"No One Is Safe" A Profile on Chris Kemp and Dirtay (an Article by Jhantu Randall)

Article by Jhantu Randall

It was an unusually balmy August night heading to the No One is Safe record release party in Columbia City. It was the kind of night where there was something unexplainable accompanying the energy the city was holding. With all the projects being released in the local scene, if 2018 is “The Surgical Summer” then the Pacific Northwest is surely sharpening their scalpels.

Pulling up to the theatre, I walked for a few minutes on a rather vibrant block as I saw the surrounding bars, restaurants and cafe’s that lined the street. After glancing at my phone I was greeted by one of the headliners, Seattle rapper, Chris Kemp. Now, before we go any further, I have personally known this person for around 16 years, I know to a degree where he started and how far he’s come. My biggest challenge with this was to remain as unbiased as possible. We caught up a bit as live jazz music could be heard from the 2 artists playing in the venue, giving acknowledgements and introductions to the other performers who were on the bill.

I wish I had an opportunity to talk to all the performers on the bill because they all made a distinct mark on this event, but hopefully their words will appear in a future article.

Before the interview began, we walked into the venue, past the 2 on stage playing jazz, and walked through a heavy green door. In the back stood a bar and to the right, an elevated stage that had huge red drapes revealing a DJ’s booth. This place was built for performing and it only seemed right that this was the location to host this party.

We stepped back outside and that’s when I started the interview with Chris Kemp. As I stated earlier, I have known this man for over a decade so instead of the usual introductions I started with the question, “What sets you apart from the array of other artists out here?”

He stated that he’s a rapper first, a student to the craft but he’s never been one who accepted being boxed in. From his first mixtape, “Star Power” to the other projects he’s been apart of, he’s always tested his boundaries. Ranging from just spitting bars to venturing into pop music with high energy, catchy hooks. Taking influences from his mother blasting Bone Thugs N Harmony on the radio to listening to 2pac and Biggie as a young kid, the seed to tell stories is implanted even though at a young age, those stories aren't quite as relatable as they are in later life. Also pulling from people like Nelly, Lupe and Kanye, Chris’ most unexpected answer was that other parts of his song writing comes from modern Country music. As shocking as that is, if I think about it for a moment I can understand it. Both genres came from the blues, both have a heavy bass to them and both are predicated on telling vivid stories, regardless if you agree with the content.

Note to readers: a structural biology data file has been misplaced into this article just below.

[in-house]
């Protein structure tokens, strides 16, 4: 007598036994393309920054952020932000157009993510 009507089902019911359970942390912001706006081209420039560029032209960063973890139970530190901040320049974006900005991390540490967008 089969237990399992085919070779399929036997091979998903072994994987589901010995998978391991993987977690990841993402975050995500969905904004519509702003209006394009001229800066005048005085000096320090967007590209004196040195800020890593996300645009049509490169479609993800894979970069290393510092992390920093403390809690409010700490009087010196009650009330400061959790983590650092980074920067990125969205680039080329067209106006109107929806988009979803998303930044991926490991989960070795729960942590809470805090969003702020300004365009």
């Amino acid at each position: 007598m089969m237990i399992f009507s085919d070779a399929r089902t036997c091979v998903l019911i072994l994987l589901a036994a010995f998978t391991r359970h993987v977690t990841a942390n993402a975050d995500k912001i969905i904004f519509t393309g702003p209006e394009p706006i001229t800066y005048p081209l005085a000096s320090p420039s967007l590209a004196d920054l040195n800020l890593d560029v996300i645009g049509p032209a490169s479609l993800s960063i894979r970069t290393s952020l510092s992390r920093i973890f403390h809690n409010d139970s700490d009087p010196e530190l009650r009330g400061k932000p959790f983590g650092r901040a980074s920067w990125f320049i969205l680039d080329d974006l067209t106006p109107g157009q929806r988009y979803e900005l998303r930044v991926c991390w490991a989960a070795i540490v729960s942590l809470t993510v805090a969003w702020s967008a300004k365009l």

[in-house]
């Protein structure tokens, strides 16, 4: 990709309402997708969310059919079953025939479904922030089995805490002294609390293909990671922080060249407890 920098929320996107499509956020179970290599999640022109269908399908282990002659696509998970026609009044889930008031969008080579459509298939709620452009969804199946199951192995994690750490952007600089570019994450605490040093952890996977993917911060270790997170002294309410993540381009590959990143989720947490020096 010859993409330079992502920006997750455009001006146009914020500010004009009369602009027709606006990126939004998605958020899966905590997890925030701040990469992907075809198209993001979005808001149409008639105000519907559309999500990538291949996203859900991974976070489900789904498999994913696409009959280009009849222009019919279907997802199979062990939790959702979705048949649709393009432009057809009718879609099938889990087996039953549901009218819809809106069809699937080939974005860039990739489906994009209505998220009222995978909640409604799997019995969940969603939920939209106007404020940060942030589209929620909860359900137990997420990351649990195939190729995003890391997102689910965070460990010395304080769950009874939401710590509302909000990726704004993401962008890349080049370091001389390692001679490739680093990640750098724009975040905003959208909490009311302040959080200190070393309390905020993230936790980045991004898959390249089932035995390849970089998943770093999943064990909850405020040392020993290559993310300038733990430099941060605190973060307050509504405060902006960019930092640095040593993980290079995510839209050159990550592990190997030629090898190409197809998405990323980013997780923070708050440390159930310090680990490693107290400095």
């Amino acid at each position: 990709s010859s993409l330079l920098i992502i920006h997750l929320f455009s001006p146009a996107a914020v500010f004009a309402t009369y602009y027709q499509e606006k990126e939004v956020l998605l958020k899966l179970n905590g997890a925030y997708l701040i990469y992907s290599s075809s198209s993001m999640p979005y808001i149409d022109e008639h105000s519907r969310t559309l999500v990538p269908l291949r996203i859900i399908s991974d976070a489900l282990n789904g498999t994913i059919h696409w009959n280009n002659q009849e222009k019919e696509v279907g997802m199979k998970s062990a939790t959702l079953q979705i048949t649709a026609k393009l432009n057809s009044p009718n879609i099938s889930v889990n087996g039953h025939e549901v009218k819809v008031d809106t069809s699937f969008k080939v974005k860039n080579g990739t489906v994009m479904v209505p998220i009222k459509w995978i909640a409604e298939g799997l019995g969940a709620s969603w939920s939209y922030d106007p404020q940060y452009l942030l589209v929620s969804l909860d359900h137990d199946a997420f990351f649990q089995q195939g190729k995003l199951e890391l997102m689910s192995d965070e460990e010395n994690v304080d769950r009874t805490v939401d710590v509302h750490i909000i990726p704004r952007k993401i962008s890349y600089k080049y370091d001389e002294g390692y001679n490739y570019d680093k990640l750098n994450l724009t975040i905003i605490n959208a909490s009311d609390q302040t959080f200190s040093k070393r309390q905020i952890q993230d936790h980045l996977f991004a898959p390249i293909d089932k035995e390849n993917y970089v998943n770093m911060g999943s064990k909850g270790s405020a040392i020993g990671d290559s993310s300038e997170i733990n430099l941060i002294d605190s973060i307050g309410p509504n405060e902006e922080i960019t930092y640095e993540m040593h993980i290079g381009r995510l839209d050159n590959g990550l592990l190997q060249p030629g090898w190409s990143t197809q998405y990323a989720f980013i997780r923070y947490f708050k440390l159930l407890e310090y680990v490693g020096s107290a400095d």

Now Timothy Kendall Jr., better known as Dirtay was a little harder to interview. A very stoic person who wears every emotion in his expressions, you know right off the bat that he’s going to tell you the truth off top. I had seen Dirtay perform a few years back and have always liked his music, but was always a bit too intimidated to talk to him for some reason. The first thing I asked him in our interview was to describe himself to the people, his response was simply, “I’m an asshole.”

Some may take that a certain way, but in the world of performing, many strive to be that but very few actually can hit that bar while still being held in such high regard by all those who associate with him. While most rappers talk about beginning to write rhymes as kids, Dirtay said he’s only been writing music for 6 years. His verses are his therapeutic release from the stress he goes through, his finished product is very well produced songs. A songwriter first, Dirtay begins the process by writing the hooks before crafting the verses around it. With a rather unconventional style, Dirtay said one of his influences coming up was No Limit’s C-Murda which made sense, both move to the beat of their own drum and make moves regardless of the public's initial thoughts. Intrigued, I wondered what his writing process is on these songs that he creates, half expecting some long drawn out answer, Dirtay summed it up by saying, “I write every rhyme just 4 bars at a time.” With that information, his finished work is even more impressive considering he takes many different thoughts and pieces them together like a puzzle that only he himself knows the answer to.

On top of it all, every piece of apparel worn in that show by him and Chris was also custom made and designed by Dirtay as well as the cd’s and artwork. Beyond rap lays the heart and mind of a mogul who’s determined to make his way regardless of what his competition is doing. The show itself sums up the title of the ep, No One is Safe isn't merely a catchphrase but rather a strong statement!

The album itself takes on the task of not only announcing that both Chris Kemp and Dirtay are here to make an impact, the high speed tempo and the raw energy of their set comes off as a distinct warning shot aimed towards anyone who would have the audacity to doubt the beast that they have created. And to think, this whole collaboration came into existence with one simple invite and a miscommunication. Chris was only expecting to do one feature, but one feature eventually turned into a culmination of 2 creative minds coming together as they fed off the cadence and stage presence of the other.

To perfectly sum up what the future holds from this project, Chris Kemp said it the best, “Only time will tell,” leaving the audience with a sense of anticipation on what the future holds in store for these 2 unique artists.

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